I put together this guide for people who might need a little help understanding how to talk to or treat a transgender person. Gender and gender expression are very complicated and complex ideas. I’ve read a lot of books, trying to wrap my head around the concepts, and I still find them challenging. There are a bunch of different theories, and not everyone, including people within the transgender community, agrees on the particulars. So, just to be clear, I am not speaking for everyone in the community; rather, I am giving advice based on my personal experiences and ideals. With that caveat, here are some general tips that a large portion of transgender people appreciate.
I think everyone would agree that being called “it” or “freak” or the ambiguous “he-she” is offensive. These terms make people feel out of place and “othered.” Those who are transgender may have lived their whole lives feeling like an “other,” especially once they understood their true gender identity.
Tip #1 is to make transgender people feel understood, or at least make an attempt to understand. If you are sure that someone is transgender but are unsure of someone’s preferred gender and gender pronouns (he, she, hir, etc.), then simply ask (only if you are in an environment that would allow such a personal question). Accept those who are transgender for who they really are and who they identify as.
Tip #2 is also important to ALWAYS keep confidentiality with a transgender person. Just because they are comfortable speaking to you, that doesn’t mean that they are comfortable with everyone else. Most transgender people, even those who are out, do not like it when others find out about them through their friends or family. Let transgender people decide whom they wish to tell and when they want to tell them.
Personally, I enjoy it when people ask questions. I feel that it is my duty as an advocate to answer questions, even the rude and ignorant ones; I believe that is how we learn. When people ask what my old name is, I will usually answer the question. Or if they ask me when I “decided” to become a woman, I will first correct their wording and then answer the question. However, many transgender people do not feel the same way I do. Instead they prefer not to share details about their personal life and feel that the person they once were is no longer valid. They want to be seen, perceived, loved, and understood in the gender and form that they have worked hard to achieve—the way they were always meant to be.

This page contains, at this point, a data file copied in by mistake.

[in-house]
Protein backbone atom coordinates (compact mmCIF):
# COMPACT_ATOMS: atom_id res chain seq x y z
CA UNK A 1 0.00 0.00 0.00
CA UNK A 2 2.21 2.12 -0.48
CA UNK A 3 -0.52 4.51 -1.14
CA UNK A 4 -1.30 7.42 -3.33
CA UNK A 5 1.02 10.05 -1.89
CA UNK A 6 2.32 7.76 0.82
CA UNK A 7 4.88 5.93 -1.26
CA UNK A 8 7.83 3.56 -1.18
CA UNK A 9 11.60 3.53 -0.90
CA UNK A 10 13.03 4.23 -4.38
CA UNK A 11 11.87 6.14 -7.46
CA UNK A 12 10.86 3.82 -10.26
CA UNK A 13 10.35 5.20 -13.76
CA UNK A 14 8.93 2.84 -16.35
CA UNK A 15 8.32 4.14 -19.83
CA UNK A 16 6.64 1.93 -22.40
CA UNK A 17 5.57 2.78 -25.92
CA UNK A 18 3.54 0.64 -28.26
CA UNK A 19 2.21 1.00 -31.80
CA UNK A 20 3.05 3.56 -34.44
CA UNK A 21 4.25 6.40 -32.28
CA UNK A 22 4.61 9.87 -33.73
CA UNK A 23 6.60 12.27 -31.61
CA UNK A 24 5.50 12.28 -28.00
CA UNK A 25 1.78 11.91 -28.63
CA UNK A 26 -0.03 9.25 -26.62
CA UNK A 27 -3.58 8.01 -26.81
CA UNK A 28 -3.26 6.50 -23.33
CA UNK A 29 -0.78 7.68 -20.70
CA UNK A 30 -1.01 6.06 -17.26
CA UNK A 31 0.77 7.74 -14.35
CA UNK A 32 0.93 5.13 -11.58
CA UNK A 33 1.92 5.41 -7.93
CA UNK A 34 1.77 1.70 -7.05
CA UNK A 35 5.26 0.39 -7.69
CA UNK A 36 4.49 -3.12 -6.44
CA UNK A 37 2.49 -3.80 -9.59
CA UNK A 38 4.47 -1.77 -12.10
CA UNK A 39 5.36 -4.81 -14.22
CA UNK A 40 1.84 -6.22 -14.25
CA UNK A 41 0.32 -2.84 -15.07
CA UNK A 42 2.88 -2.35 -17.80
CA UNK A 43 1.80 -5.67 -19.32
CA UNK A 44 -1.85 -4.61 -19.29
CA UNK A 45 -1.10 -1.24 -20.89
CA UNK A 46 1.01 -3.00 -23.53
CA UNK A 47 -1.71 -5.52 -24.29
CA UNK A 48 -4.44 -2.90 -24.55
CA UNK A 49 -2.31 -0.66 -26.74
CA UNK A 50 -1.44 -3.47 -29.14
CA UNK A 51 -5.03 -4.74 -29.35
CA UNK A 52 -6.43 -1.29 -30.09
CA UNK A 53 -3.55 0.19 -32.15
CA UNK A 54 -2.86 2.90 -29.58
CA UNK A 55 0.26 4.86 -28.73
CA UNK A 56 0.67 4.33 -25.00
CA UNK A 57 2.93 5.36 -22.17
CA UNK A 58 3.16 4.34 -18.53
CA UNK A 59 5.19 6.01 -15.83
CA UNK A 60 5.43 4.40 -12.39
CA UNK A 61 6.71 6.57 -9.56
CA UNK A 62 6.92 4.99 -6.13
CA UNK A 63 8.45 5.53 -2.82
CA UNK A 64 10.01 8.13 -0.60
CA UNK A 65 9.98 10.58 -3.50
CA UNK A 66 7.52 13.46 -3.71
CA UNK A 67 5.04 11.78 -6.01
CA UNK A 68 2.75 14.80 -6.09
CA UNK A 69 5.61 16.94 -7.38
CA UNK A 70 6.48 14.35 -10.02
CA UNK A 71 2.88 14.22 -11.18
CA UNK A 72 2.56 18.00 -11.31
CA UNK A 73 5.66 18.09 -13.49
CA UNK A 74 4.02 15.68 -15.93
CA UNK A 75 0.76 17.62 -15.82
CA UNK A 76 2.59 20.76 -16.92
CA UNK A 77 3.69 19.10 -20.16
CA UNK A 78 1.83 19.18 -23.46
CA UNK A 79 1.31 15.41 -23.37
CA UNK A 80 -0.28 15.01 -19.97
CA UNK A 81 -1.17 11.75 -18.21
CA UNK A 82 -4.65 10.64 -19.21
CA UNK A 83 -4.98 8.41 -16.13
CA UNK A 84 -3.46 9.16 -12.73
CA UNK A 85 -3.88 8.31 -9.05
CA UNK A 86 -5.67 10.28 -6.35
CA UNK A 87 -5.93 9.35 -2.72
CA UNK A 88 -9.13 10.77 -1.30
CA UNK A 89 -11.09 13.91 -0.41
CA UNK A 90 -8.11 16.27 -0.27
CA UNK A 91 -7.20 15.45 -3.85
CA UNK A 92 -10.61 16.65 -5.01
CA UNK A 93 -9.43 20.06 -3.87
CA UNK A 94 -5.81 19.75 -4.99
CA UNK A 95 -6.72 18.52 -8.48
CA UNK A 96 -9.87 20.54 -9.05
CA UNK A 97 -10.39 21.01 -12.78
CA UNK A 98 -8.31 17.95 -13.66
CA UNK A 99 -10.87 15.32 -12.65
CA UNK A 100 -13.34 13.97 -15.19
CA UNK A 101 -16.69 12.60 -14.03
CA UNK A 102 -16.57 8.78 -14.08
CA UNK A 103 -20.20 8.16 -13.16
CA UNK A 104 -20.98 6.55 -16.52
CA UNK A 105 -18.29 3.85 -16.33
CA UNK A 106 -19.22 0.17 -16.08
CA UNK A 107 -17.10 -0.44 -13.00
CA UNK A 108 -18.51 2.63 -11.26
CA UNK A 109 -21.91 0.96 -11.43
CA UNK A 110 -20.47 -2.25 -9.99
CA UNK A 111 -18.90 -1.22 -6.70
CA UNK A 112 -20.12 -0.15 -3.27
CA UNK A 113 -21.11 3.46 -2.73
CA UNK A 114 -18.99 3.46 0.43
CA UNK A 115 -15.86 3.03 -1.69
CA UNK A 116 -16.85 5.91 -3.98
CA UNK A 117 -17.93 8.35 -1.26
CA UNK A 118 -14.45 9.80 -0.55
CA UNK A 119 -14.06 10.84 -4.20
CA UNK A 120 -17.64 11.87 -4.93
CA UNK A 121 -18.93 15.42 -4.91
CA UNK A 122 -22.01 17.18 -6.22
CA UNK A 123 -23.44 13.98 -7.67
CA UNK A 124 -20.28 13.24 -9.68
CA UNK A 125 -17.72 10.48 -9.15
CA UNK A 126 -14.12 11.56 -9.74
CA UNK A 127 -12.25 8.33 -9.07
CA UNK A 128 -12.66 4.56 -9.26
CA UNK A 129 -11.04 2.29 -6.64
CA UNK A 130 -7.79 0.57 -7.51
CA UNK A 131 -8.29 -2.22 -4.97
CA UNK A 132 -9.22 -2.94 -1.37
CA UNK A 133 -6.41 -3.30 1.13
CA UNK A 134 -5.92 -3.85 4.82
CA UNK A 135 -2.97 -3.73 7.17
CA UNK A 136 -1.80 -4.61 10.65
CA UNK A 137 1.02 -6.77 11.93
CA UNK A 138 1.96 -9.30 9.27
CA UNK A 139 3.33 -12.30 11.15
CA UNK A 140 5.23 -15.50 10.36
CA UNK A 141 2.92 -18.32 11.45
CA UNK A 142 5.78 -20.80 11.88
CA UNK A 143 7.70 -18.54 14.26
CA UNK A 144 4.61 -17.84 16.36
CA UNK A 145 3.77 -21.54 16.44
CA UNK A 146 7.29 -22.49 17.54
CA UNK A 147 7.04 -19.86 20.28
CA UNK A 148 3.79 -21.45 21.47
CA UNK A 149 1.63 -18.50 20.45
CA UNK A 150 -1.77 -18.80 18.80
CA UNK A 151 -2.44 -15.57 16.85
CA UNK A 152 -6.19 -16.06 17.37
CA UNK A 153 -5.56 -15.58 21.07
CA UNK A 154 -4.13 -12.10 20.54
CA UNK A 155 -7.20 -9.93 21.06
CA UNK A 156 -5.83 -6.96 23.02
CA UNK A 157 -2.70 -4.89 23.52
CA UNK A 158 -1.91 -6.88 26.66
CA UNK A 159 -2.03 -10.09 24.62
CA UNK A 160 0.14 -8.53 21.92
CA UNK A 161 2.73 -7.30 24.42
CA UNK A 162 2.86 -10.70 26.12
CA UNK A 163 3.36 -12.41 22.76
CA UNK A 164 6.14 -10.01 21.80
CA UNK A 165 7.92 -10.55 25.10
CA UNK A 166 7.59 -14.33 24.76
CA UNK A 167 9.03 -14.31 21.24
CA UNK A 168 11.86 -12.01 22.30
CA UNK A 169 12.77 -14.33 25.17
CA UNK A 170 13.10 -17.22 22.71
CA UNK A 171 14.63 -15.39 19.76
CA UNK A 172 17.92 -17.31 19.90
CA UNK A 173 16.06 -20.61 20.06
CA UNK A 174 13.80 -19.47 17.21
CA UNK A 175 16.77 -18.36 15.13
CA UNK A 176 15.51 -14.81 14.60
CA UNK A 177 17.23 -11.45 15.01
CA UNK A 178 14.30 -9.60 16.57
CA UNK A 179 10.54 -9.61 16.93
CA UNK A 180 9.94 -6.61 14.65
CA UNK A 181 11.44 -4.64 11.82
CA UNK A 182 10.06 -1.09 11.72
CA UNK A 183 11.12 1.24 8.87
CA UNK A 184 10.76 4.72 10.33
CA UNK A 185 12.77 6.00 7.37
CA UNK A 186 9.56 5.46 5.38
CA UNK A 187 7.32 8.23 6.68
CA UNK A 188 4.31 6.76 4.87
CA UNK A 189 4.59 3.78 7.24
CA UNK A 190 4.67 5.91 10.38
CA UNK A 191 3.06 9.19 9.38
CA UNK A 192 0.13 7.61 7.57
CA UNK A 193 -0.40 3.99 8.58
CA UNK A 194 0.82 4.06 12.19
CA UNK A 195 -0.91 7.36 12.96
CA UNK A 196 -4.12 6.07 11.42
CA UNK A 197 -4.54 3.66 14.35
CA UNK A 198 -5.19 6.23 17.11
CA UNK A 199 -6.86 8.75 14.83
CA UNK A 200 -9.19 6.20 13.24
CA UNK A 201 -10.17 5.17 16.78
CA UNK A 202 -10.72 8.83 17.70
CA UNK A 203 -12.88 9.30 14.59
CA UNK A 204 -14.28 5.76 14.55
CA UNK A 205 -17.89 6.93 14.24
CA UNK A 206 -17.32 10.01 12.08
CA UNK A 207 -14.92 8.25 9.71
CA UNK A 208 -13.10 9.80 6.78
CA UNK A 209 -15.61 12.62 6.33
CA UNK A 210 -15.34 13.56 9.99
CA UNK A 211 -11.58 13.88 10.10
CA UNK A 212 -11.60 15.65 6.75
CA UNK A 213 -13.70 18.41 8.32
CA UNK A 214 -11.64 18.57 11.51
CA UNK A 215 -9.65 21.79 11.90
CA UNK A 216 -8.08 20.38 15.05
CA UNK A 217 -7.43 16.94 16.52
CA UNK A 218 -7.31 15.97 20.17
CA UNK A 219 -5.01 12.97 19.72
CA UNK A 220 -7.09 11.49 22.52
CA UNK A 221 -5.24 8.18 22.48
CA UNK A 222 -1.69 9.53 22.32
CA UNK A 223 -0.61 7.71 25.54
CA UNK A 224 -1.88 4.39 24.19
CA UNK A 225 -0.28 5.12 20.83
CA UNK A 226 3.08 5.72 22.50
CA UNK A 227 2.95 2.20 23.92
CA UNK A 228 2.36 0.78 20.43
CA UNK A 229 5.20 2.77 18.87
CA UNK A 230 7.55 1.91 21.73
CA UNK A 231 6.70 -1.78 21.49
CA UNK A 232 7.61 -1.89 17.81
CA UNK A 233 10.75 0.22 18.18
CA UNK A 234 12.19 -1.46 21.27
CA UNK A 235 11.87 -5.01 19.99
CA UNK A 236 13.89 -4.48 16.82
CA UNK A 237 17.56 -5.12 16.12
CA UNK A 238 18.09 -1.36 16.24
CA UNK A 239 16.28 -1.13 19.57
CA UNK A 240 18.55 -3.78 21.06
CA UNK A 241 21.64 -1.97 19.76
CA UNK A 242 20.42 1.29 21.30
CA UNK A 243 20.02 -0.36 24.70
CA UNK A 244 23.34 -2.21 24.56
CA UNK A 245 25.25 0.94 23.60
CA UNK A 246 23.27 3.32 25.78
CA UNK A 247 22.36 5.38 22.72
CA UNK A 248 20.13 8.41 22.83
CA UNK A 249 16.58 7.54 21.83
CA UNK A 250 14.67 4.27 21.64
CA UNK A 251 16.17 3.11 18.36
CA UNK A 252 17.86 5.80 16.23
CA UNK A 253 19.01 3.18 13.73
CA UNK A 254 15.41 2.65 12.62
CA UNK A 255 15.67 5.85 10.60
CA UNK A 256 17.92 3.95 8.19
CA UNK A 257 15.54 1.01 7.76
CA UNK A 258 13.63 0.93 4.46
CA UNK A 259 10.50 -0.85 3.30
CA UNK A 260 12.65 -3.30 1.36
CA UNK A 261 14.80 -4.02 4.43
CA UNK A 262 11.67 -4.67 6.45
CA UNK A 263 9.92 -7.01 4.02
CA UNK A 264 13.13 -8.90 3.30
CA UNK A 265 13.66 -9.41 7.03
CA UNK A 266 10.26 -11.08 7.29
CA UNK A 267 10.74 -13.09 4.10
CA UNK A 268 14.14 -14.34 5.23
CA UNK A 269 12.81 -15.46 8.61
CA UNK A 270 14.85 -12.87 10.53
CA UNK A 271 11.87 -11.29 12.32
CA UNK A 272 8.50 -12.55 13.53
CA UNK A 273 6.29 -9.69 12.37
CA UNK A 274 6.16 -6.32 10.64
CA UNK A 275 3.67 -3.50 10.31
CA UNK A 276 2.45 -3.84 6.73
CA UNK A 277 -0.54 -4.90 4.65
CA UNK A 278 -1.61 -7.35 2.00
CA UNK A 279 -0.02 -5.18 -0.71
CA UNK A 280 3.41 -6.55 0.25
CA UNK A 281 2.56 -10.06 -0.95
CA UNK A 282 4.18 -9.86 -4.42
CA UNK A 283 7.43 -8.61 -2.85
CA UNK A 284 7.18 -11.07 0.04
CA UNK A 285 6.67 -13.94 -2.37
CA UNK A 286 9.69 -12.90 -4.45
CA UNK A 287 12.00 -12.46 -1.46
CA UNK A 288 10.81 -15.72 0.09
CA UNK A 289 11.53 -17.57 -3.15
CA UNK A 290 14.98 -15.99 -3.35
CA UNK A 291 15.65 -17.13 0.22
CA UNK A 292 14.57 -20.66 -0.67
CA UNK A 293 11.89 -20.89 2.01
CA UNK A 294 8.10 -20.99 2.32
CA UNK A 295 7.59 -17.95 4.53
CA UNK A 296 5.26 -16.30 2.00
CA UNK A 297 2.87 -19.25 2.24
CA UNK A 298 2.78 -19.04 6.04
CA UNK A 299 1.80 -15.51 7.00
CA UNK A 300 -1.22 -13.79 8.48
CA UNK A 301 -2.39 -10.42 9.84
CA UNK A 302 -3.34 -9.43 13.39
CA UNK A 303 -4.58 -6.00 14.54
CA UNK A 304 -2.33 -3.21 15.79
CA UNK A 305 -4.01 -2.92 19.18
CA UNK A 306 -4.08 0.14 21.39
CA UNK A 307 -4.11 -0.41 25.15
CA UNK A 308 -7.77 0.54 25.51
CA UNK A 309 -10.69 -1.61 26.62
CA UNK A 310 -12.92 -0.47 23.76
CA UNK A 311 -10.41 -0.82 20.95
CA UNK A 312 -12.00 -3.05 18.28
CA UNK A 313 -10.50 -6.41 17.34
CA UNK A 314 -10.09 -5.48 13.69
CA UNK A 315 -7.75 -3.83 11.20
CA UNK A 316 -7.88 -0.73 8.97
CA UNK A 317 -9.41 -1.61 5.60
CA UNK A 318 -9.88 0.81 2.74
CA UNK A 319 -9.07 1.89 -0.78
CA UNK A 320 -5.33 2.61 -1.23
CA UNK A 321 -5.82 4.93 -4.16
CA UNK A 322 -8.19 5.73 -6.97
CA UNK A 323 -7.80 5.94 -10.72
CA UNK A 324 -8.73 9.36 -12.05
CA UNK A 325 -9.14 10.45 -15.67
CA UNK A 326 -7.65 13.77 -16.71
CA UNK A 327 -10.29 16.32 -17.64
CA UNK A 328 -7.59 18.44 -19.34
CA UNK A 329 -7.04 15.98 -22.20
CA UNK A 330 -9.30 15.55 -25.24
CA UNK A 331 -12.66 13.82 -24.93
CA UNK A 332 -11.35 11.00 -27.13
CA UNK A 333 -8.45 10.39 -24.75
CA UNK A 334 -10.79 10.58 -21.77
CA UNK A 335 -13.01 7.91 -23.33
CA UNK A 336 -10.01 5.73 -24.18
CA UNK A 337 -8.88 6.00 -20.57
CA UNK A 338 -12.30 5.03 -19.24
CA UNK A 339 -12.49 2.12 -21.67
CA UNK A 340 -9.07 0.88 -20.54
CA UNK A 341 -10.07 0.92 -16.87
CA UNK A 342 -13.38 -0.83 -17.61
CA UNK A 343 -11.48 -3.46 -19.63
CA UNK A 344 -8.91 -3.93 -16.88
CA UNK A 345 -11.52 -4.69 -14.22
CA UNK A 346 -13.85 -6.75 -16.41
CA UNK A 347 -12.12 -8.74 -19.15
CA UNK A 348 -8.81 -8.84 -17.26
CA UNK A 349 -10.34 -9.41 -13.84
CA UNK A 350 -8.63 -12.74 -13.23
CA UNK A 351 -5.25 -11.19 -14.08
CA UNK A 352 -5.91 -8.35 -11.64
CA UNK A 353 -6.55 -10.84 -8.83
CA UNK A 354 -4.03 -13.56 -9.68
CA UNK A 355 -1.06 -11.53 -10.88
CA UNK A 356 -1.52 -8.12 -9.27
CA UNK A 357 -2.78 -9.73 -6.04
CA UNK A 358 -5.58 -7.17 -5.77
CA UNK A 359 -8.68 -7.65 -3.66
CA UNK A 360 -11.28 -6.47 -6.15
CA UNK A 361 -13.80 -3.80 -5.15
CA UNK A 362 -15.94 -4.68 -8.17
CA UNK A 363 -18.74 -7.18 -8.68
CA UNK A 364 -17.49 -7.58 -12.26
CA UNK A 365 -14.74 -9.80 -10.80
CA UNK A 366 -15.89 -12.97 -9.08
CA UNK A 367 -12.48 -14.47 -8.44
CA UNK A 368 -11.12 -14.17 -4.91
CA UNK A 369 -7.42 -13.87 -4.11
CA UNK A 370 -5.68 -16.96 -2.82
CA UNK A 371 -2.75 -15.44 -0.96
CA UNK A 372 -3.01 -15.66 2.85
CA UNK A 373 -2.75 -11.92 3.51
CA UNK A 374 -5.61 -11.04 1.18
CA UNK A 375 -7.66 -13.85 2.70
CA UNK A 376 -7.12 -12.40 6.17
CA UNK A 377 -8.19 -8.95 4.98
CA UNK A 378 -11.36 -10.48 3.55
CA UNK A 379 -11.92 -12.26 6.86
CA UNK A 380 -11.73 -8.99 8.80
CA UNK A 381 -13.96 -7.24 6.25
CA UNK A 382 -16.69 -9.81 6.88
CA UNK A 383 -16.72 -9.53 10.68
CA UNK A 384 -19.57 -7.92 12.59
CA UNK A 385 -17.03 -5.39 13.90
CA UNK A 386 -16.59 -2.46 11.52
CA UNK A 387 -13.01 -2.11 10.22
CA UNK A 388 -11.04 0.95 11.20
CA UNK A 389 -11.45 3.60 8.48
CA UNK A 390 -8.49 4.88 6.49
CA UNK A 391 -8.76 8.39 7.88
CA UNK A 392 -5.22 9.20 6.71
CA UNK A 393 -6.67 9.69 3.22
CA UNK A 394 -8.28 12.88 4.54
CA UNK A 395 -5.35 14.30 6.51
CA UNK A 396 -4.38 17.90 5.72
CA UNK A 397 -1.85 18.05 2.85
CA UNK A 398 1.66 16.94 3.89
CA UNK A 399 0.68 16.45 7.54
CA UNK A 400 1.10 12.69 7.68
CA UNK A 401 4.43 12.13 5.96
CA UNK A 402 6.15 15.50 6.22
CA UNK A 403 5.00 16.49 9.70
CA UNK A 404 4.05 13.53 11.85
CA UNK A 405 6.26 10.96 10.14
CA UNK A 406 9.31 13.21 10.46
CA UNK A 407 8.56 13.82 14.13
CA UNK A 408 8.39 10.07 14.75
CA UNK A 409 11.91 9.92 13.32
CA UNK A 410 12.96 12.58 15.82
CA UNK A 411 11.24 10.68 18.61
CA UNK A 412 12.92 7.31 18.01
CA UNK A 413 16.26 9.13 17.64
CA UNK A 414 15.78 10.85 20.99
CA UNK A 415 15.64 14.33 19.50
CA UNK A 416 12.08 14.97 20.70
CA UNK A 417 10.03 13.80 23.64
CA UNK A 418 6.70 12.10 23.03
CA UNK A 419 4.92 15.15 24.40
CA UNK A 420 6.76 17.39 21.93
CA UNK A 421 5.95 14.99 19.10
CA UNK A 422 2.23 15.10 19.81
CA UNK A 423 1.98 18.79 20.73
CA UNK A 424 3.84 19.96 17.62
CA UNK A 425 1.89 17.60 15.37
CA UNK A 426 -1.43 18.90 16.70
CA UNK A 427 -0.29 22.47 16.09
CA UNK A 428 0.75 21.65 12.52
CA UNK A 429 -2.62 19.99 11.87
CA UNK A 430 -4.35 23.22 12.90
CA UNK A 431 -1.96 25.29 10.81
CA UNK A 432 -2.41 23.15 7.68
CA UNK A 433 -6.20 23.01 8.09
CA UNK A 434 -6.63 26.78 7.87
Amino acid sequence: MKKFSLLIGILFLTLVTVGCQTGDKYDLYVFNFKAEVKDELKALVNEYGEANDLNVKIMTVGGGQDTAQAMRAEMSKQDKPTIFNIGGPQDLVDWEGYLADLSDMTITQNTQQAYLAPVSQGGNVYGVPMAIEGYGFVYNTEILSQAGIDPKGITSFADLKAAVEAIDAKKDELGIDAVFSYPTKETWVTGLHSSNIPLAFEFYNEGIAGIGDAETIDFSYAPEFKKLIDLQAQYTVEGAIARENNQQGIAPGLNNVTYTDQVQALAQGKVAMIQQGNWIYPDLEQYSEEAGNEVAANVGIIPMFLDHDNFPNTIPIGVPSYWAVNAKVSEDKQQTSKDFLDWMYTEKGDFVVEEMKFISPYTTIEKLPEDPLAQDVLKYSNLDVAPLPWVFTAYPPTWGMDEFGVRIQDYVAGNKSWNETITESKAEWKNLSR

Tip #3 is to respect people’s privacy. You may not always get an answer to your questions, but please do not judge or degrade someone just because they do not want to share things about themselves. Make sure to respect the boundaries of your transgender friend. Ask them if they are comfortable talking about their past. Steer clear of asking them intimate questions. (They don’t ask you what’s in your pants, so don’t ask them.) If they are open to talking, then—and only then—you can ask questions, preferably starting small and working your way up.
Tip #4 deals with sexuality. We’re probably all guilty of assuming someone’s gay or straight based on some random detail, like, “Wow, he’s such a good athlete; he must be straight” or “Wow, she’s such a good athlete; she must be a lesbian.” But please do not assume that gender has anything to do with sexuality. The coming-out process can be really tough for LGBT people, and constantly being asked who of the opposite gender they’re attracted to adds to the pressure to conform. Just because someone identifies as being transmasculine does not mean that he is attracted to women, or vice versa for a transfeminine person. Sexuality is fluid, meaning that a transmale can be attracted to men, women, all genders, or no one at all! The best way to think about sexuality and gender is this: sexuality is whom you want to sleep with, while gender is whom you want to sleep as. Again, my advice to you is to simply ask. Once you have your answer, you can have a more open, respectful conversation.
If there’s anything you take away from this guide, I hope it’s Tip #5, which is, it’s okay to make mistakes. It is! You’ll recall that I have been yelled at and attacked for misgendering people and for being ignorant! What I love most about people is that there could be ten people in a room, but with sixteen different opinions! It’s all right if you slip up or accidentally misgender someone—that’s part of the learning process. However, what is important is to be open to learning. Be open to people correcting you (and be prepared for some to become hostile). Try your best to stay calm if someone does get aggressive. Simply explain that you are learning and that you don’t mean to offend anyone. Follow up by asking appropriate questions and respecting each individual’s boundaries. If we’re going to make lasting changes, we need to have the uncomfortable, awkward, tough conversations.
People must understand that transgender people just want to be happy. That’s it—there is no secret to it! Many transgender people lose their families and friends over their transitions. They are hated, beaten, abandoned, and even killed. But the worst part is that they often don’t like themselves. Transgender people aren’t out for attention or to trick people, to dress in the opposite gender’s clothing and parade around. The entire purpose of transitioning is to be happy. It’s about becoming the person who matches how you’ve always felt on the inside. Please do your part to support their happiness.